Also, at some point before opening night, Alex stopped playing the “big piano” version of “Losing My Mind.”  I remember turning to him after a rehearsal and saying, “Alex, can you give me more piano?  I feel a little naked out here.”  My director Judy Simmons and Alex both said:  “It’s better this way.  It sounds more like your version of the song, rather than someone else’s.”

So to sum this all up, in my experience I’ve got to get up and suck at singing a song before I can be good at singing the same song.  It’s a “journey” to get a song to resonate – trying out different patter, staging, and pairing it with another song – before it works.

Practice, Practice, Practice

by Matt Howe, Guest Blogger

Hello, DCCN peeps!  I’m thrilled and delighted to be this month’s guest blogger.  Since I just finished premiering my solo cabaret show HAPPY ENDINGS, which I performed March 19-20 at Sitar Arts Center, I’ve got cabaret-on-the-brain, so I’m hoping my blogs here at SongSpeak will spread the cabaret-joy I’m currently feeling.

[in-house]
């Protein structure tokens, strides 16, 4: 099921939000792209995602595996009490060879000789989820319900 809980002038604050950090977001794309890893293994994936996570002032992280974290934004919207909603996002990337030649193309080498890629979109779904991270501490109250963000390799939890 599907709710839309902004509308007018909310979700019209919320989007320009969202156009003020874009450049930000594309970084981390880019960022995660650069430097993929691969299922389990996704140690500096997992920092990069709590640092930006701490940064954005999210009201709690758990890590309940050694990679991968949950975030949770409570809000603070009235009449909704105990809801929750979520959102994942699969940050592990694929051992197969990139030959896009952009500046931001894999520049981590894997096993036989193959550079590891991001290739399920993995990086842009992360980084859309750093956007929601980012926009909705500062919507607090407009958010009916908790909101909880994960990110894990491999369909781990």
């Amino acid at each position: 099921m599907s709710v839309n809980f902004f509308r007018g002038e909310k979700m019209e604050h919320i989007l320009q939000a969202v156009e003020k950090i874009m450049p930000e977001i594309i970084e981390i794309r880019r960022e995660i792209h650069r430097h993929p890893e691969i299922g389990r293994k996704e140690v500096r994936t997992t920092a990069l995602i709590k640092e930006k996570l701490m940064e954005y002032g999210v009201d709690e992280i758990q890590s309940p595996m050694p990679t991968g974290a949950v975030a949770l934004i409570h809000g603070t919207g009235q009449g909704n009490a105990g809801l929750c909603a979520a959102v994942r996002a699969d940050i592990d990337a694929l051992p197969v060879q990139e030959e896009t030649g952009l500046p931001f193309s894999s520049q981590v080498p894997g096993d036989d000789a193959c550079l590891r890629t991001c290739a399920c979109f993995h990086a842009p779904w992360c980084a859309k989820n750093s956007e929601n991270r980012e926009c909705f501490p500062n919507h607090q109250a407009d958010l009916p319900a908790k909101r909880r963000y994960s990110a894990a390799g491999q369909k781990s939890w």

So, there’s that old show biz quote:  “How do I get to Carnegie Hall?”  And the answer is, “practice, practice, practice…”

I’m a practicer when it comes to cabaret.  For me, I like to practice my patter and movements on the stage so that I’m 100% certain of them – then I feel free to throw it all out when I get onstage in front of a LIVE AUDIENCE!

What I found myself practicing the most—in preparation for my solo show—was microphone and stool placement.  If you watch the cabaret pros, they never make an issue about their mic stands or stools.  They don’t apologize when they can’t make the darn mic stand work.  They just make it work.  You don’t notice that they rearranged their stool and mic because it happened in front of you so seamlessly that it didn’t draw attention to itself.

So—aspiring to those high mic and stool standards—I ran through my show several times, simply rehearsing when and where I moved them.  I like rehearsing this way because it’s like finding the “traffic patterns” of my show.  I don’t want any collisions while I’m on stage!  For instance, during rehearsal I would discover: “Oh, I can’t put the stool behind me during that song, because in the next song I’m going to be in the piano crook, and right now the stool is there, so I’m about to have a ‘traffic accident’ on the stage!”

The same goes for the microphone stand.  Oh, the microphone stand!